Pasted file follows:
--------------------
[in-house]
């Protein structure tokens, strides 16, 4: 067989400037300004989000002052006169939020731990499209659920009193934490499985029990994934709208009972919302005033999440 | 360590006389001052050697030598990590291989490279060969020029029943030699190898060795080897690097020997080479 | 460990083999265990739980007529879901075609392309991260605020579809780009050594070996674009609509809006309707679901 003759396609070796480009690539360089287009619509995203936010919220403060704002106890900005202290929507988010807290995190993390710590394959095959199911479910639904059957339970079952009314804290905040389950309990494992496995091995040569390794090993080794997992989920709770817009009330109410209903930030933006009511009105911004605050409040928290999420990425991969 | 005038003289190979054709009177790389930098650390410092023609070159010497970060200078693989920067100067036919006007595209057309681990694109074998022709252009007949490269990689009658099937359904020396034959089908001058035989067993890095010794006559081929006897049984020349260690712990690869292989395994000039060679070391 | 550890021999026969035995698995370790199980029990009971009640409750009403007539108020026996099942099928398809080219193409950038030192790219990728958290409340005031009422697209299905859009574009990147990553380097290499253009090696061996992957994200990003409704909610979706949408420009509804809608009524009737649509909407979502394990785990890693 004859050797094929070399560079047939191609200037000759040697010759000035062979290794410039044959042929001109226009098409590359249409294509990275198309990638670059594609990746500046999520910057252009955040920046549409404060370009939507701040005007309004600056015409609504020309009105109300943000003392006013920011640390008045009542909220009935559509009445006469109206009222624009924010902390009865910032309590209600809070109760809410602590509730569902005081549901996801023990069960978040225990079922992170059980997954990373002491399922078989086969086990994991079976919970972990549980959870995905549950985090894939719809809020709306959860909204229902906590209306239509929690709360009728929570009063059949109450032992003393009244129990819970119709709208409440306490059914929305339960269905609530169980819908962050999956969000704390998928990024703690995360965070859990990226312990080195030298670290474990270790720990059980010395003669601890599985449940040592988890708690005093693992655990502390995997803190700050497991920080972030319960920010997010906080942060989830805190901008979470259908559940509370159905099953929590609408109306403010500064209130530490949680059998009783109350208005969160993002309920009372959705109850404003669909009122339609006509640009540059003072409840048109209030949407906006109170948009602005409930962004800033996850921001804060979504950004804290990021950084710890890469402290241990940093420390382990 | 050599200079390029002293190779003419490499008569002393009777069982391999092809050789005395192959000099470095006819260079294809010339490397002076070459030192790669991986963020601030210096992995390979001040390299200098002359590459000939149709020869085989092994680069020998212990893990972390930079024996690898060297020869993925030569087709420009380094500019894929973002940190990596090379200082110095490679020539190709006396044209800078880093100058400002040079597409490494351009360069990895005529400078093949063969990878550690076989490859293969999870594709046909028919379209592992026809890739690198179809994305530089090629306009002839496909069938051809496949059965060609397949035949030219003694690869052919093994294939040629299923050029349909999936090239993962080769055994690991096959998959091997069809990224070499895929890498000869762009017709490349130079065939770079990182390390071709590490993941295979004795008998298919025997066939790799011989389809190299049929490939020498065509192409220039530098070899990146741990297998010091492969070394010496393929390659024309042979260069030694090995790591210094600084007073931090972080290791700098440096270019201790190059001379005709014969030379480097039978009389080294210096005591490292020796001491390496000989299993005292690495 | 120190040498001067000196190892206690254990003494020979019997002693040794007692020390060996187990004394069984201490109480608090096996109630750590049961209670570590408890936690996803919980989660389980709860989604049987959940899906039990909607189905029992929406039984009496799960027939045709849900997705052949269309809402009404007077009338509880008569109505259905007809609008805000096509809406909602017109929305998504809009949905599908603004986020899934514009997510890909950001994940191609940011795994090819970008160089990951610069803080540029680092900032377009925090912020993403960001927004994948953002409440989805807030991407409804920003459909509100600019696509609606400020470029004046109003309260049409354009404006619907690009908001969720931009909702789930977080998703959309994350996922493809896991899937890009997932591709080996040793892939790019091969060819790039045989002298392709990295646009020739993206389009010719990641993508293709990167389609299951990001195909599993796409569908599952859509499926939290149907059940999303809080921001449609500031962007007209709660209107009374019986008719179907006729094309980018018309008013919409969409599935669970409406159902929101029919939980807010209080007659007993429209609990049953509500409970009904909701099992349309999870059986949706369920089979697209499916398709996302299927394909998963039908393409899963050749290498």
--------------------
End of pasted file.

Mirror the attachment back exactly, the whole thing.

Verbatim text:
[in-house]
């Protein structure tokens, strides 16, 4: 067989400037300004989000002052006169939020731990499209659920009193934490499985029990994934709208009972919302005033999440 | 360590006389001052050697030598990590291989490279060969020029029943030699190898060795080897690097020997080479 | 460990083999265990739980007529879901075609392309991260605020579809780009050594070996674009609509809006309707679901 003759396609070796480009690539360089287009619509995203936010919220403060704002106890900005202290929507988010807290995190993390710590394959095959199911479910639904059957339970079952009314804290905040389950309990494992496995091995040569390794090993080794997992989920709770817009009330109410209903930030933006009511009105911004605050409040928290999420990425991969 | 005038003289190979054709009177790389930098650390410092023609070159010497970060200078693989920067100067036919006007595209057309681990694109074998022709252009007949490269990689009658099937359904020396034959089908001058035989067993890095010794006559081929006897049984020349260690712990690869292989395994000039060679070391 | 550890021999026969035995698995370790199980029990009971009640409750009403007539108020026996099942099928398809080219193409950038030192790219990728958290409340005031009422697209299905859009574009990147990553380097290499253009090696061996992957994200990003409704909610979706949408420009509804809608009524009737649509909407979502394990785990890693 004859050797094929070399560079047939191609200037000759040697010759000035062979290794410039044959042929001109226009098409590359249409294509990275198309990638670059594609990746500046999520910057252009955040920046549409404060370009939507701040005007309004600056015409609504020309009105109300943000003392006013920011640390008045009542909220009935559509009445006469109206009222624009924010902390009865910032309590209600809070109760809410602590509730569902005081549901996801023990069960978040225990079922992170059980997954990373002491399922078989086969086990994991079976919970972990549980959870995905549950985090894939719809809020709306959860909204229902906590209306239509929690709360009728929570009063059949109450032992003393009244129990819970119709709208409440306490059914929305339960269905609530169980819908962050999956969000704390998928990024703690995360965070859990990226312990080195030298670290474990270790720990059980010395003669601890599985449940040592988890708690005093693992655990502390995997803190700050497991920080972030319960920010997010906080942060989830805190901008979470259908559940509370159905099953929590609408109306403010500064209130530490949680059998009783109350208005969160993002309920009372959705109850404003669909009122339609006509640009540059003072409840048109209030949407906006109170948009602005409930962004800033996850921001804060979504950004804290990021950084710890890469402290241990940093420390382990 | 050599200079390029002293190779003419490499008569002393009777069982391999092809050789005395192959000099470095006819260079294809010339490397002076070459030192790669991986963020601030210096992995390979001040390299200098002359590459000939149709020869085989092994680069020998212990893990972390930079024996690898060297020869993925030569087709420009380094500019894929973002940190990596090379200082110095490679020539190709006396044209800078880093100058400002040079597409490494351009360069990895005529400078093949063969990878550690076989490859293969999870594709046909028919379209592992026809890739690198179809994305530089090629306009002839496909069938051809496949059965060609397949035949030219003694690869052919093994294939040629299923050029349909999936090239993962080769055994690991096959998959091997069809990224070499895929890498000869762009017709490349130079065939770079990182390390071709590490993941295979004795008998298919025997066939790799011989389809190299049929490939020498065509192409220039530098070899990146741990297998010091492969070394010496393929390659024309042979260069030694090995790591210094600084007073931090972080290791700098440096270019201790190059001379005709014969030379480097039978009389080294210096005591490292020796001491390496000989299993005292690495 | 120190040498001067000196190892206690254990003494020979019997002693040794007692020390060996187990004394069984201490109480608090096996109630750590049961209670570590408890936690996803919980989660389980709860989604049987959940899906039990909607189905029992929406039984009496799960027939045709849900997705052949269309809402009404007077009338509880008569109505259905007809609008805000096509809406909602017109929305998504809009949905599908603004986020899934514009997510890909950001994940191609940011795994090819970008160089990951610069803080540029680092900032377009925090912020993403960001927004994948953002409440989805807030991407409804920003459909509100600019696509609606400020470029004046109003309260049409354009404006619907690009908001969720931009909702789930977080998703959309994350996922493809896991899937890009997932591709080996040793892939790019091969060819790039045989002298392709990295646009020739993206389009010719990641993508293709990167389609299951990001195909599993796409569908599952859509499926939290149907059940999303809080921001449609500031962007007209709660209107009374019986008719179907006729094309980018018309008013919409969409599935669970409406159902929101029919939980807010209080007659007993429209609990049953509500409970009904909701099992349309999870059986949706369920089979697209499916398709996302299927394909998963039908393409899963050749290498």